This equation holds true only for “subcritical” flow, where the moving gas stream velocity never approaches the speed of sound^{35} . Other equations exist for calculating flow rates of gas through control valves in the presence of sonic flow regimes. Note the inclusion of absolute pressures in this equation, and not just differential pressure (Δ*P*, or *P*_{1} − *P*_{2}). This is intended to correct for effects related to compression of the gas under pressure.

Valve sizing is complicated enough, both for liquid and gas service, that the use of valve sizing computer software is strongly recommended as opposed to hand-calculations. The number of important parameters, nonlinear factors, and alternative equations relevant to control valve sizing are numerous enough to bewilder most technicians (and more than a few engineers). Valve sizing software will also predict noise levels generated by the valve, and in many cases specify actual valve trim styles offered by the manufacturer for mitigating problems such as noise.

#### 27.12.4 Relative flow capacity

The flow capacity of a valve (*C*_{v}) is a quantitative rating of its ability to pass a fluid flow for a set of given pressure and fluid density conditions, defined as the flow rate of water in gallons per minute through the valve given a constant pressure drop of 1 PSID. *C*_{v} may be predicted, or empirically measured, for any type of control valve given the proper information.

Not all control valve types exhibit the same *C*_{v} coefficients, however, for the same pipe size. A 4 inch butterfly valve, for example, has a much greater full-open *C*_{v} rating than a 4 inch globe valve, due to the much more direct path it offers to a moving fluid. A simple comparison of these two valve types clearly shows why this is true (note the “constriction” points labeled with arrows):

A globe valve is simply more effective at generating fluid turbulence – and therefore dissipating fluid kinetic energy – than a butterfly valve of the same pipe size, because the globe valve design forces the fluid to change direction more often and in different ways.

One way to help quantify a particular valve design’s ability to throttle fluid flow is to express this ability as a ratio of flow coefficient (*C*_{v}) versus cross-sectional pipe area. The basic principle here is that we should expect the *C*_{v} of any particular valve design to be proportional to pipe area (e.g. a ball valve with twice the pipe area should have twice the flow capacity, all other factors being equal), and therefore a ratio of these two quantities should be fairly constant for any valve design. Since we know the area of a pipe is proportional to the square of either radius or diameter (*A *= *πd*^{2} 4 or *A *= *πr*^{2}), we may simplify this ratio by omitting all constants such as *π *and simply relating *C*_{v} factor to the square of pipe diameter (*d*^{2}). This ratio is called the *relative flow capacity*, or *C*_{d}:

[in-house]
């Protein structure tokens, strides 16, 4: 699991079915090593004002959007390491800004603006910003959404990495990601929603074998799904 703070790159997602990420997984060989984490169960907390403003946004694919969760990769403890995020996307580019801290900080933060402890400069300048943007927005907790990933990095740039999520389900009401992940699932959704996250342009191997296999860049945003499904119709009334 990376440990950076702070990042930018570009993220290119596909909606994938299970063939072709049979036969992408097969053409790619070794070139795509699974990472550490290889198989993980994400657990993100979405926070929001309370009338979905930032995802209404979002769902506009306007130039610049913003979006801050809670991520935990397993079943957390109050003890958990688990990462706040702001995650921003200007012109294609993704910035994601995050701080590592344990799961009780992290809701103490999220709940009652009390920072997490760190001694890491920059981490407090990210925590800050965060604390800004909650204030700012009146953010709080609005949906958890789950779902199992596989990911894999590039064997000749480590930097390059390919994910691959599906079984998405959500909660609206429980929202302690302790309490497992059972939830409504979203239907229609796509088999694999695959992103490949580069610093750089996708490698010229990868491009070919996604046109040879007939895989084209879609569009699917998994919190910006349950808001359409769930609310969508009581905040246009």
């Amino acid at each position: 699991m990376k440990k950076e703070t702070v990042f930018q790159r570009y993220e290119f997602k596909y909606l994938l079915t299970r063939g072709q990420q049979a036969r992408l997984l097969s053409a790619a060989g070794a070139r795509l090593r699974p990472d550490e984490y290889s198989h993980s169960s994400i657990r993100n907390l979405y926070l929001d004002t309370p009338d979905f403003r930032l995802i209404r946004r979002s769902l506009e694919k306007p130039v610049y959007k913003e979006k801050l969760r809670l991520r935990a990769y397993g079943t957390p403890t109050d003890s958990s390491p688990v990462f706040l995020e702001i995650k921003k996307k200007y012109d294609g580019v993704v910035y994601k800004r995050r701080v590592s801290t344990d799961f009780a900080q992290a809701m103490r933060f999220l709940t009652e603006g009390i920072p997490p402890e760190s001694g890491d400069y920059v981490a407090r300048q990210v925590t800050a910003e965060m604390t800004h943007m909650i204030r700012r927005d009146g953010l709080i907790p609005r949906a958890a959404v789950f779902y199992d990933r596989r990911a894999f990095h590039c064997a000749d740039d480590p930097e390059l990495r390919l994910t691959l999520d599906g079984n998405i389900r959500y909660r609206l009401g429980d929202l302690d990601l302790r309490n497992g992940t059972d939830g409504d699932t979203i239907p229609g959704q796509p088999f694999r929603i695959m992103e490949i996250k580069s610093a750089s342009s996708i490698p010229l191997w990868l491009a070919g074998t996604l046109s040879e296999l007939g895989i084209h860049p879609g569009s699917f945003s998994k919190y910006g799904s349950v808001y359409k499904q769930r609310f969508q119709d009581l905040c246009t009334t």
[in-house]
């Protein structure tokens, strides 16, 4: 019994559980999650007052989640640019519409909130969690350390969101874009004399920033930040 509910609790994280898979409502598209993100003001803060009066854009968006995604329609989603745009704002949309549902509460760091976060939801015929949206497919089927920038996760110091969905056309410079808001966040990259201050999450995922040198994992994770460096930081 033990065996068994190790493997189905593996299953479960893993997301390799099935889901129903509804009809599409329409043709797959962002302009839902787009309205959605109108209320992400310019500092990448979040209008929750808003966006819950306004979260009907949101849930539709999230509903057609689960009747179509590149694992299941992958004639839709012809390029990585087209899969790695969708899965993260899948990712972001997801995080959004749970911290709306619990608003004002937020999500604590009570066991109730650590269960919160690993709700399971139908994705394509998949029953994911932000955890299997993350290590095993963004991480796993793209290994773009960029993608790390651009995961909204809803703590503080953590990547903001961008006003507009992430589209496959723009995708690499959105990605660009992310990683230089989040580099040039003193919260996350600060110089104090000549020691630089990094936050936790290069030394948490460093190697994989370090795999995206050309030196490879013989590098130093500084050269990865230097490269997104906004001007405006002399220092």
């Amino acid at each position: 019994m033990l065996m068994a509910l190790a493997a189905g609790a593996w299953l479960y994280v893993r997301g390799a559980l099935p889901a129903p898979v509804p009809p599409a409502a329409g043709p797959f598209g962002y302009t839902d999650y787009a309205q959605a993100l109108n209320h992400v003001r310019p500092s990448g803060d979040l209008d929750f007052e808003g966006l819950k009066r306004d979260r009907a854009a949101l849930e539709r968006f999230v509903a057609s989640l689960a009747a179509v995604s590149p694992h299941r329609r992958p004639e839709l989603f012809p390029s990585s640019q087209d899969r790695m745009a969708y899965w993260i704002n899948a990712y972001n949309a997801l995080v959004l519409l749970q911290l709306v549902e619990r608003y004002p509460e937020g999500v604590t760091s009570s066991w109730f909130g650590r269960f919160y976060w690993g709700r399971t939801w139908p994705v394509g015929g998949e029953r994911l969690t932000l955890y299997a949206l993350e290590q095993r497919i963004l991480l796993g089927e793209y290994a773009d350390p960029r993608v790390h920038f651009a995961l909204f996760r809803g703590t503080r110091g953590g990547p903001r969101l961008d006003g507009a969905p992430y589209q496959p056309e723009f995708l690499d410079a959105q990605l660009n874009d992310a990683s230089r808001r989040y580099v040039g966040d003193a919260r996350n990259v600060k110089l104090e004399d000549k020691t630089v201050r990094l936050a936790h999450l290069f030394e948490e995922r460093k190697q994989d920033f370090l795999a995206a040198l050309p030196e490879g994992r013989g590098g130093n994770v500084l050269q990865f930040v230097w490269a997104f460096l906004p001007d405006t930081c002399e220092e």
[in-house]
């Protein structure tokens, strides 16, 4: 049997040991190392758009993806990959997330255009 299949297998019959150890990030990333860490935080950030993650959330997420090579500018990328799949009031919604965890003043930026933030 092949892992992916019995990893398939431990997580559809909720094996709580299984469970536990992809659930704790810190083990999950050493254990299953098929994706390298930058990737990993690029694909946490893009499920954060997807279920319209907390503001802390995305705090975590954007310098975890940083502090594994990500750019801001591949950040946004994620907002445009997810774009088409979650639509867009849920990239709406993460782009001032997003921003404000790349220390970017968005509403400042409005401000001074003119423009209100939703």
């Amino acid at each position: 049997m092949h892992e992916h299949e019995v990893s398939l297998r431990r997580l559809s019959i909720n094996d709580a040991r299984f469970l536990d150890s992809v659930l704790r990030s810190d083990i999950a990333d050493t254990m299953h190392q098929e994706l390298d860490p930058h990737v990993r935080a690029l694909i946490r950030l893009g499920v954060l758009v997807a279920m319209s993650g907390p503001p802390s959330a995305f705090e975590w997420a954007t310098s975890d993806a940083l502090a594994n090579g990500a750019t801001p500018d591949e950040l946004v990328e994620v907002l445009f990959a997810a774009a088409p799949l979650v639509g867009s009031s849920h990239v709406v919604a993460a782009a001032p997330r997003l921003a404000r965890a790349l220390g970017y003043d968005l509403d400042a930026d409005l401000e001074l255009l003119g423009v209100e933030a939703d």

Several approximate valve capacity factors (*C*_{d}) for different control valve types are shown here^{36} , assuming full-area (not reduced-port) trim, a wide-open position, and diameter measured in inches:

To calculate the approximate *C*_{v} for any valve, all we need to do is square that valve’s pipe diameter (in inches) and multiply by the valve type’s relative flow capacity (*C*_{d}):

Based on the figures in this table, for example, we may predict that a segmented ball valve with a pipe size of 3 inches will have a flow capacity (*C*_{v}) of approximately 225, or that a single-port cage-guided globe valve with an 8 inch pipe size will have a *C*_{v} of approximately 960.

As you can see from a comparison of *C*_{d} values, a no-offset butterfly valve has nearly *4 times *the flow capacity of a single-ported contoured-plug globe valve of the same pipe size (*C*_{d} = 40 versus *C*_{d} = 11). This makes butterfly valves advantageous in applications where large flow capacities must be achieved at minimal cost, such as in air handling (HVAC) systems for commercial buildings and combustion air controls for large industrial burners.

At first glance this may seem to make larger *C*_{d} valve types the superior choice for control valve applications, yielding the greatest *C*_{v} values for the smallest pipe sizes. However, there are other factors to consider such as ease of maintenance, noise and cavitation abatement, characterization, and valve seat leakage. For these reasons some of the lowest-*C*_{d} valve types (e.g. globe valves) remain popular choices for industrial control applications even though they require larger pipe sizes to achieve the same amount of flow compared to other valve types (e.g. ball valves).